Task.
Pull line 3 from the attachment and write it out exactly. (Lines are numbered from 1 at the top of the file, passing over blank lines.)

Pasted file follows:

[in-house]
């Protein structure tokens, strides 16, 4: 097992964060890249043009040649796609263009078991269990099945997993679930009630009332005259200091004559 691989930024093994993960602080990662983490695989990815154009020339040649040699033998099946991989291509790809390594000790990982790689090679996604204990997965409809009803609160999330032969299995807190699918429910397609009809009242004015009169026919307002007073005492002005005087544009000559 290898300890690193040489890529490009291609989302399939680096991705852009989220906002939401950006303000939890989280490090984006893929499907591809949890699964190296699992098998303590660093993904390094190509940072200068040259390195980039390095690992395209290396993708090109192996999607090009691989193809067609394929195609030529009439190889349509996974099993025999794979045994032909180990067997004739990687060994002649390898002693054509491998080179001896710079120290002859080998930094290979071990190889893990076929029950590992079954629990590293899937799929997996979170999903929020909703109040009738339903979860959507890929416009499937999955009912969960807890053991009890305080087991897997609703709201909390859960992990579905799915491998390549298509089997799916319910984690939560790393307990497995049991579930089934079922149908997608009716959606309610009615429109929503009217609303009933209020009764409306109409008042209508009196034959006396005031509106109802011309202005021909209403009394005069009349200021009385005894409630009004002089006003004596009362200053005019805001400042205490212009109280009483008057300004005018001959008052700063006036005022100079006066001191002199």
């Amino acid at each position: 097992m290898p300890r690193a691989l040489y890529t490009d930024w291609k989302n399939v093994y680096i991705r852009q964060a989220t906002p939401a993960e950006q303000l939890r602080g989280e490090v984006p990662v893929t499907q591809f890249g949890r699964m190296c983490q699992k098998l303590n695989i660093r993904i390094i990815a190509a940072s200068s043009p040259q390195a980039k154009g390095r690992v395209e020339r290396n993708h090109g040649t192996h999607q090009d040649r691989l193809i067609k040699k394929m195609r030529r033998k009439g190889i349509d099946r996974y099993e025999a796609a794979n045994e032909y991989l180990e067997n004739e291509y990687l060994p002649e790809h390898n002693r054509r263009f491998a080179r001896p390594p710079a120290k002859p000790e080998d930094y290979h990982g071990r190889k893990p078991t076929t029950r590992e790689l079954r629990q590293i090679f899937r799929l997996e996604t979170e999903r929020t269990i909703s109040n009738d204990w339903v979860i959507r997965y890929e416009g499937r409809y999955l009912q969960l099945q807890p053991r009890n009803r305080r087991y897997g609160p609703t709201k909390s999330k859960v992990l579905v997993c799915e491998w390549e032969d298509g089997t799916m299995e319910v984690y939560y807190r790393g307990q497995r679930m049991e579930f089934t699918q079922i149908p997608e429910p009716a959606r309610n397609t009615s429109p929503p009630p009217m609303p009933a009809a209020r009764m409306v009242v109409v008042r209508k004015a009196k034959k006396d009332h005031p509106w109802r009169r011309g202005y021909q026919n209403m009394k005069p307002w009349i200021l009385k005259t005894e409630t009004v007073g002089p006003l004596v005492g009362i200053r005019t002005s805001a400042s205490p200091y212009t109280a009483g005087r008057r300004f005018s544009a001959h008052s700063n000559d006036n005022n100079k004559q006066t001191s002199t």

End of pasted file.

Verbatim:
């Amino acid at each position: 097992m290898p300890r690193a691989l040489y890529t490009d930024w291609k989302n399939v093994y680096i991705r852009q964060a989220t906002p939401a993960e950006q303000l939890r602080g989280e490090v984006p990662v893929t499907q591809f890249g949890r699964m190296c983490q699992k098998l303590n695989i660093r993904i390094i990815a190509a940072s200068s043009p040259q390195a980039k154009g390095r690992v395209e020339r290396n993708h090109g040649t192996h999607q090009d040649r691989l193809i067609k040699k394929m195609r030529r033998k009439g190889i349509d099946r996974y099993e025999a796609a794979n045994e032909y991989l180990e067997n004739e291509y990687l060994p002649e790809h390898n002693r054509r263009f491998a080179r001896p390594p710079a120290k002859p000790e080998d930094y290979h990982g071990r190889k893990p078991t076929t029950r590992e790689l079954r629990q590293i090679f899937r799929l997996e996604t979170e999903r929020t269990i909703s109040n009738d204990w339903v979860i959507r997965y890929e416009g499937r409809y999955l009912q969960l099945q807890p053991r009890n009803r305080r087991y897997g609160p609703t709201k909390s999330k859960v992990l579905v997993c799915e491998w390549e032969d298509g089997t799916m299995e319910v984690y939560y807190r790393g307990q497995r679930m049991e579930f089934t699918q079922i149908p997608e429910p009716a959606r309610n397609t009615s429109p929503p009630p009217m609303p009933a009809a209020r009764m409306v009242v109409v008042r209508k004015a009196k034959k006396d009332h005031p509106w109802r009169r011309g202005y021909q026919n209403m009394k005069p307002w009349i200021l009385k005259t005894e409630t009004v007073g002089p006003l004596v005492g009362i200053r005019t002005s805001a400042s205490p200091y212009t109280a009483g005087r008057r300004f005018s544009a001959h008052s700063n000559d006036n005022n100079k004559q006066t001191s002199t």